It wasn’t so long ago that you could visit the Airguns of Arizona website, click on “Brocock” and view wonderful airguns like “the Cattleman” and the “Buntline Special.” These airguns used the Brocock air cartridge system, which consisted of a metallic cartridge, which was pressurized with air, into which a pellet was inserted. The air cartridge was then inserted into the Brocock airgun and when you pulled the trigger, the air would be released, pushing the pellet down the barrel.
Some years ago, I tried a Brocock western style revolver, and I wasn’t hugely impressed by the performance of the air cartridges, but I loved the fit and finish of the guns. Little did I know at the time, Brocock air cartridge airguns were doomed.
Here’s how it happened. On March 13, 1996, Thomas Watt walked into the Dunblane Primary School in the Scotland, armed with two 9 mm automatic pistols and two .357 magnum revolvers, and slaughtered 16 children and one adult. The following year, the government almost completely banned all private ownership of handguns.
In 2002, the BBC reported: “Figures from NCIS (National Criminal Intelligence Service) show that converted Brococks now account for 35% of all guns recovered by the police. When used legally, the airgun fires small pellets using a compressed air charge in a cartridge that is loaded into the pistol. But criminal gangs have been adapting the guns by fitting special steel sleeves inside the chamber of the gun, enabling live .22 calibre bullets to be fired. In October, Bradford taxi driver Mohammed Basharat was murdered with a converted Brocock pistol. This weapon had been drilled out to take more powerful .38 calibre bullets.”
You don’t have to be Sherlock Holmes to figure on what would happen next. This is from a police website in the UK:
“On 20th January 2004, it became an offence to manufacture, sell, purchase, transfer or acquire any air weapon using a self-contained gas cartridge system.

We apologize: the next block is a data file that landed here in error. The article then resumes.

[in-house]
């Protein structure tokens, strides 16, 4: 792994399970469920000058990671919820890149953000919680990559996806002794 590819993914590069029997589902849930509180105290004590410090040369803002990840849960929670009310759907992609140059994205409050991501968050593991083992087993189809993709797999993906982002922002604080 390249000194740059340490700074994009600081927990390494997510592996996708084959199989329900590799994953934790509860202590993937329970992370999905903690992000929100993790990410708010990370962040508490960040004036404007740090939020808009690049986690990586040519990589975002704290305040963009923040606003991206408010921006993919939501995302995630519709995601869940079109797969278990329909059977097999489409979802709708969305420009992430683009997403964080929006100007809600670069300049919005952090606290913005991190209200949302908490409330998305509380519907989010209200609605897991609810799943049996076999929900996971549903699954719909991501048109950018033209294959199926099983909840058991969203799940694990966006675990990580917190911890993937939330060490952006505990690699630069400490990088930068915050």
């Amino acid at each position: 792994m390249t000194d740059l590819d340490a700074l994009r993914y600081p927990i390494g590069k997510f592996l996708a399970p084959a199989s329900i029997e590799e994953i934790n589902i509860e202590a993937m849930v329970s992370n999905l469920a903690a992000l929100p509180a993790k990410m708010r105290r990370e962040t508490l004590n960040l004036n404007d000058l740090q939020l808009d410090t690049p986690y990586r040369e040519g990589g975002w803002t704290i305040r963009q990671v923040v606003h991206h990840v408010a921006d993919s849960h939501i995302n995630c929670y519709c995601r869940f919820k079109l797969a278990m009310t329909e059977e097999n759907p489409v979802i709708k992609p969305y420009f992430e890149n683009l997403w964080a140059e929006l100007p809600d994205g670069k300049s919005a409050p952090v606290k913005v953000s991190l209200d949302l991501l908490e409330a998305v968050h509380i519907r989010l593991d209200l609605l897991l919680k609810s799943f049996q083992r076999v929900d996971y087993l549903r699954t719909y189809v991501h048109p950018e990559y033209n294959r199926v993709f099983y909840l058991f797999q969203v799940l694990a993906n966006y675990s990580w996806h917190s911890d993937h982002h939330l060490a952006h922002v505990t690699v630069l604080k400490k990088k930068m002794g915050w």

From 1 May 2004, it became an offence, punishable by a minimum of 5 years and a maximum of 10 years imprisonment, to possess a self-contained gas cartridge weapon without the necessary firearm certificate.”
With the stroke of a pen, a mature airgun technology that had at least 75,000 customers in the UK was wiped out. On the face of it, you would think that that is would be game, set and match for Brocock airguns. But it didn’t turn out that way. Starting January, 2009, Brocock has come back in grand style in both the UK and the US.
I spoke with Nigel Silcock, owner of Brocock Airguns to find out why. “When the air cartridge guns were banned, we still had 50% of our business left. The thing that really hurt, however, was that we lost the half of our business that was most profitable,” he says.
But Silcock and his team are no dummies. When they saw trouble brewing on the horizon for the air cartridge guns, they began looking are precharge designs. They brought out the Enigma, but according to Silcock, it never really took off.
“Then Falcon Pneumatics closed, and the guy who did their design work came to work for us,” Silcock says, adding, “He knew how to put these things together.”
“We knew we had to come up with an action, a reservoir, and plan to produce a whole family of successful airguns,” he says.
And indeed they have. Since the introduction of the first of the new line in January, demand has been twice what Brocock had anticipated.
Next time, we’ll start to explore this new line of airguns by taking a look at Brocock’s new Grand Prix pistol.
Til then, aim true and shoot straight.
– Jock Elliott